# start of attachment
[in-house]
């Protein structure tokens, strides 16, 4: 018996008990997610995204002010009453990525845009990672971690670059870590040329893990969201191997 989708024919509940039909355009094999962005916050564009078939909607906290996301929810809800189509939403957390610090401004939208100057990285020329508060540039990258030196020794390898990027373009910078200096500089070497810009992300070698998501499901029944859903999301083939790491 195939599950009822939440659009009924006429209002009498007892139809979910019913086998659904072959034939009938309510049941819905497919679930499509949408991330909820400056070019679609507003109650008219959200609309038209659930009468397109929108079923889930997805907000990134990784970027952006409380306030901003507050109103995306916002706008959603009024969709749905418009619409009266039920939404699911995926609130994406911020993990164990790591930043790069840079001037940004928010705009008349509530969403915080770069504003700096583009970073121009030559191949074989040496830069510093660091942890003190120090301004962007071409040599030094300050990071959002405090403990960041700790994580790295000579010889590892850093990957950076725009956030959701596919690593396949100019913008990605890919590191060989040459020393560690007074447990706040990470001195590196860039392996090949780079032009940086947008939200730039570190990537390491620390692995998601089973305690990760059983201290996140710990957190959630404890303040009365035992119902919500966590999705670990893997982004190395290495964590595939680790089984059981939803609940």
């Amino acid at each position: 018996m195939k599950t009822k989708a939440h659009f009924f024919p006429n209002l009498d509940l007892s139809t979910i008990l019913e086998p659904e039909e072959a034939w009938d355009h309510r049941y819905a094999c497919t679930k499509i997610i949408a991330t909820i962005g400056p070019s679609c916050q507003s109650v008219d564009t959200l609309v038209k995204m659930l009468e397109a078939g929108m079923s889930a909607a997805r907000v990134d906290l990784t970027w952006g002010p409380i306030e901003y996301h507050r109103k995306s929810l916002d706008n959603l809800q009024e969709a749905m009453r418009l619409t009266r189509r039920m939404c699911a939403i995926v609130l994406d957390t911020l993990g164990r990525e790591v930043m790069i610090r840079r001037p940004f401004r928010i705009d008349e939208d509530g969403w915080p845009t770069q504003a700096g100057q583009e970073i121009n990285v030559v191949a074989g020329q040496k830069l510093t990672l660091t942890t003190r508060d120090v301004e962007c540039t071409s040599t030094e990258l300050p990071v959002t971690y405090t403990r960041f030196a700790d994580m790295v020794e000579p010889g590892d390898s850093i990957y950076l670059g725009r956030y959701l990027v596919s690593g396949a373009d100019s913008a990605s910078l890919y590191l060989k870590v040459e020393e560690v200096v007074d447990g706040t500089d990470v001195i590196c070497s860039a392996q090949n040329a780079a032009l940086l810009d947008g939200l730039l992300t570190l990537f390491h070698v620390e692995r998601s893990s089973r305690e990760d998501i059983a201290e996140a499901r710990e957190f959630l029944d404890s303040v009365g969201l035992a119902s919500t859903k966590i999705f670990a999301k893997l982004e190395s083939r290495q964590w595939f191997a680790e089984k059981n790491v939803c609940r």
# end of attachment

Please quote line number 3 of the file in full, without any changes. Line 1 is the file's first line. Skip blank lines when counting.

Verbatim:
């Amino acid at each position: 018996m195939k599950t009822k989708a939440h659009f009924f024919p006429n209002l009498d509940l007892s139809t979910i008990l019913e086998p659904e039909e072959a034939w009938d355009h309510r049941y819905a094999c497919t679930k499509i997610i949408a991330t909820i962005g400056p070019s679609c916050q507003s109650v008219d564009t959200l609309v038209k995204m659930l009468e397109a078939g929108m079923s889930a909607a997805r907000v990134d906290l990784t970027w952006g002010p409380i306030e901003y996301h507050r109103k995306s929810l916002d706008n959603l809800q009024e969709a749905m009453r418009l619409t009266r189509r039920m939404c699911a939403i995926v609130l994406d957390t911020l993990g164990r990525e790591v930043m790069i610090r840079r001037p940004f401004r928010i705009d008349e939208d509530g969403w915080p845009t770069q504003a700096g100057q583009e970073i121009n990285v030559v191949a074989g020329q040496k830069l510093t990672l660091t942890t003190r508060d120090v301004e962007c540039t071409s040599t030094e990258l300050p990071v959002t971690y405090t403990r960041f030196a700790d994580m790295v020794e000579p010889g590892d390898s850093i990957y950076l670059g725009r956030y959701l990027v596919s690593g396949a373009d100019s913008a990605s910078l890919y590191l060989k870590v040459e020393e560690v200096v007074d447990g706040t500089d990470v001195i590196c070497s860039a392996q090949n040329a780079a032009l940086l810009d947008g939200l730039l992300t570190l990537f390491h070698v620390e692995r998601s893990s089973r305690e990760d998501i059983a201290e996140a499901r710990e957190f959630l029944d404890s303040v009365g969201l035992a119902s919500t859903k966590i999705f670990a999301k893997l982004e190395s083939r290495q964590w595939f191997a680790e089984k059981n790491v939803c609940r």